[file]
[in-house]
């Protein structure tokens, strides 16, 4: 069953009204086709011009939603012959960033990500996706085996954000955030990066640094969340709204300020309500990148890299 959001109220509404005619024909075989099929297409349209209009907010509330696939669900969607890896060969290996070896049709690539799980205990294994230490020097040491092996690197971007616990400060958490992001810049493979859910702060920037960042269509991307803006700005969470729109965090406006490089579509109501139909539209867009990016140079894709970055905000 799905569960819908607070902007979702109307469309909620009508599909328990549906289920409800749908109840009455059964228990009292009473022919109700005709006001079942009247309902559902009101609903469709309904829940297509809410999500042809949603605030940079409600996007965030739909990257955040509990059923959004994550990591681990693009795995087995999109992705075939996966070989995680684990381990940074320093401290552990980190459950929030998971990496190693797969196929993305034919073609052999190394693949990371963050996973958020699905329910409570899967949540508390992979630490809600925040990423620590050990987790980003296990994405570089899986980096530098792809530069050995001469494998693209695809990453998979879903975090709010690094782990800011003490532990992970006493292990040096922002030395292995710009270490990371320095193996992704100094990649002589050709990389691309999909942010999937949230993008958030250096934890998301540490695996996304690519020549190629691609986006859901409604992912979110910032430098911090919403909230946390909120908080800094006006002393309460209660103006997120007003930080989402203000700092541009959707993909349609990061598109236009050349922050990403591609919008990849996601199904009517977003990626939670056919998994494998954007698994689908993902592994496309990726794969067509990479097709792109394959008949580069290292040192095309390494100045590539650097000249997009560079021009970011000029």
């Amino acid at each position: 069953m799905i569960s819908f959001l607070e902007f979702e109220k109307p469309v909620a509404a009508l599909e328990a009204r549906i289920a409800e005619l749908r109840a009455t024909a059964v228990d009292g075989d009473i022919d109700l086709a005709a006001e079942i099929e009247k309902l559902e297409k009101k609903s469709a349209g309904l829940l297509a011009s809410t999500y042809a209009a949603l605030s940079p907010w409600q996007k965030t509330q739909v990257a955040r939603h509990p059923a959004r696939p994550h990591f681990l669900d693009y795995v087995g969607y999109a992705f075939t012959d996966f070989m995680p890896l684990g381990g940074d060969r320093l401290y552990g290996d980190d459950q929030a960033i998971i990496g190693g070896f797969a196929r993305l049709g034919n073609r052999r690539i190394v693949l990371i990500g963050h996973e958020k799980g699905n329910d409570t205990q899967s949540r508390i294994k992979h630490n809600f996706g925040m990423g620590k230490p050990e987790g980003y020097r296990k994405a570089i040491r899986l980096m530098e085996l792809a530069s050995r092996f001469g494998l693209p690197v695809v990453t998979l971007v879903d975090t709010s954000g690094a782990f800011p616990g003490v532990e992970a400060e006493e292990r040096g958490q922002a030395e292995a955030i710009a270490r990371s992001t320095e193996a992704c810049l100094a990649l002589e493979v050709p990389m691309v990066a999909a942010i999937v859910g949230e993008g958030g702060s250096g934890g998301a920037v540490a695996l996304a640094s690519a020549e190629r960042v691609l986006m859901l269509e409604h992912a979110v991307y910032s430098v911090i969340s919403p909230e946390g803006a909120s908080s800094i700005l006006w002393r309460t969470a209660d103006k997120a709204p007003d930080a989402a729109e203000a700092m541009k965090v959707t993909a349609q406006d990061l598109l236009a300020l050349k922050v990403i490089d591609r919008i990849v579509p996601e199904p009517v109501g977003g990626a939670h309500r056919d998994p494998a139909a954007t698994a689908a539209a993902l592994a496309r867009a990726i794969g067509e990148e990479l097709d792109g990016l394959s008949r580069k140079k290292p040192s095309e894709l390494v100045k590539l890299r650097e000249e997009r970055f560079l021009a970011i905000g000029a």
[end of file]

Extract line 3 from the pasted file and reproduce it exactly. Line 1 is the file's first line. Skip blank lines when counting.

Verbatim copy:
């Amino acid at each position: 069953m799905i569960s819908f959001l607070e902007f979702e109220k109307p469309v909620a509404a009508l599909e328990a009204r549906i289920a409800e005619l749908r109840a009455t024909a059964v228990d009292g075989d009473i022919d109700l086709a005709a006001e079942i099929e009247k309902l559902e297409k009101k609903s469709a349209g309904l829940l297509a011009s809410t999500y042809a209009a949603l605030s940079p907010w409600q996007k965030t509330q739909v990257a955040r939603h509990p059923a959004r696939p994550h990591f681990l669900d693009y795995v087995g969607y999109a992705f075939t012959d996966f070989m995680p890896l684990g381990g940074d060969r320093l401290y552990g290996d980190d459950q929030a960033i998971i990496g190693g070896f797969a196929r993305l049709g034919n073609r052999r690539i190394v693949l990371i990500g963050h996973e958020k799980g699905n329910d409570t205990q899967s949540r508390i294994k992979h630490n809600f996706g925040m990423g620590k230490p050990e987790g980003y020097r296990k994405a570089i040491r899986l980096m530098e085996l792809a530069s050995r092996f001469g494998l693209p690197v695809v990453t998979l971007v879903d975090t709010s954000g690094a782990f800011p616990g003490v532990e992970a400060e006493e292990r040096g958490q922002a030395e292995a955030i710009a270490r990371s992001t320095e193996a992704c810049l100094a990649l002589e493979v050709p990389m691309v990066a999909a942010i999937v859910g949230e993008g958030g702060s250096g934890g998301a920037v540490a695996l996304a640094s690519a020549e190629r960042v691609l986006m859901l269509e409604h992912a979110v991307y910032s430098v911090i969340s919403p909230e946390g803006a909120s908080s800094i700005l006006w002393r309460t969470a209660d103006k997120a709204p007003d930080a989402a729109e203000a700092m541009k965090v959707t993909a349609q406006d990061l598109l236009a300020l050349k922050v990403i490089d591609r919008i990849v579509p996601e199904p009517v109501g977003g990626a939670h309500r056919d998994p494998a139909a954007t698994a689908a539209a993902l592994a496309r867009a990726i794969g067509e990148e990479l097709d792109g990016l394959s008949r580069k140079k290292p040192s095309e894709l390494v100045k590539l890299r650097e000249e997009r970055f560079l021009a970011i905000g000029a």